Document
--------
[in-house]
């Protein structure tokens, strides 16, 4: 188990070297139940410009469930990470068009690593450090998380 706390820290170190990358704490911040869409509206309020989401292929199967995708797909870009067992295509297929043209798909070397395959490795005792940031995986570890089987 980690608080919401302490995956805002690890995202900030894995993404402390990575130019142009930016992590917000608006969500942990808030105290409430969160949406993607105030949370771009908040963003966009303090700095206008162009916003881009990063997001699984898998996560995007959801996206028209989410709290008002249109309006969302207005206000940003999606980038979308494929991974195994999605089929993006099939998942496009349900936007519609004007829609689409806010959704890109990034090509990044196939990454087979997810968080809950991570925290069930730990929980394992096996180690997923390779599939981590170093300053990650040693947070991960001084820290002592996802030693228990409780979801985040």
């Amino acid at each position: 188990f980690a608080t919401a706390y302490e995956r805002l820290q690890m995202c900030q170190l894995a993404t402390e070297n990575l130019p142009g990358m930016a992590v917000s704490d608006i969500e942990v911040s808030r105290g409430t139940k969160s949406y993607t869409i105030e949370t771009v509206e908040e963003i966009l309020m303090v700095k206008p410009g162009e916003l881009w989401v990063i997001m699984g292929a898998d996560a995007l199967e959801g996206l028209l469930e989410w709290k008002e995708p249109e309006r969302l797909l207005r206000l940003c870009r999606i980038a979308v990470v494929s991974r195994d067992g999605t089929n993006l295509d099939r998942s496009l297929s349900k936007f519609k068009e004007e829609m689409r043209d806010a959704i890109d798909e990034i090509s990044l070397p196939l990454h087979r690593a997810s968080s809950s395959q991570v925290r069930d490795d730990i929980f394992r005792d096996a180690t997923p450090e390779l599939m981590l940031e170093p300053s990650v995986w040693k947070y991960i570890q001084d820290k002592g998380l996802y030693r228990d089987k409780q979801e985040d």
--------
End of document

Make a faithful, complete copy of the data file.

[in-house]
């Protein structure tokens, strides 16, 4: 188990070297139940410009469930990470068009690593450090998380 706390820290170190990358704490911040869409509206309020989401292929199967995708797909870009067992295509297929043209798909070397395959490795005792940031995986570890089987 980690608080919401302490995956805002690890995202900030894995993404402390990575130019142009930016992590917000608006969500942990808030105290409430969160949406993607105030949370771009908040963003966009303090700095206008162009916003881009990063997001699984898998996560995007959801996206028209989410709290008002249109309006969302207005206000940003999606980038979308494929991974195994999605089929993006099939998942496009349900936007519609004007829609689409806010959704890109990034090509990044196939990454087979997810968080809950991570925290069930730990929980394992096996180690997923390779599939981590170093300053990650040693947070991960001084820290002592996802030693228990409780979801985040």
């Amino acid at each position: 188990f980690a608080t919401a706390y302490e995956r805002l820290q690890m995202c900030q170190l894995a993404t402390e070297n990575l130019p142009g990358m930016a992590v917000s704490d608006i969500e942990v911040s808030r105290g409430t139940k969160s949406y993607t869409i105030e949370t771009v509206e908040e963003i966009l309020m303090v700095k206008p410009g162009e916003l881009w989401v990063i997001m699984g292929a898998d996560a995007l199967e959801g996206l028209l469930e989410w709290k008002e995708p249109e309006r969302l797909l207005r206000l940003c870009r999606i980038a979308v990470v494929s991974r195994d067992g999605t089929n993006l295509d099939r998942s496009l297929s349900k936007f519609k068009e004007e829609m689409r043209d806010a959704i890109d798909e990034i090509s990044l070397p196939l990454h087979r690593a997810s968080s809950s395959q991570v925290r069930d490795d730990i929980f394992r005792d096996a180690t997923p450090e390779l599939m981590l940031e170093p300053s990650v995986w040693k947070y991960i570890q001084d820290k002592g998380l996802y030693r228990d089987k409780q979801e985040d």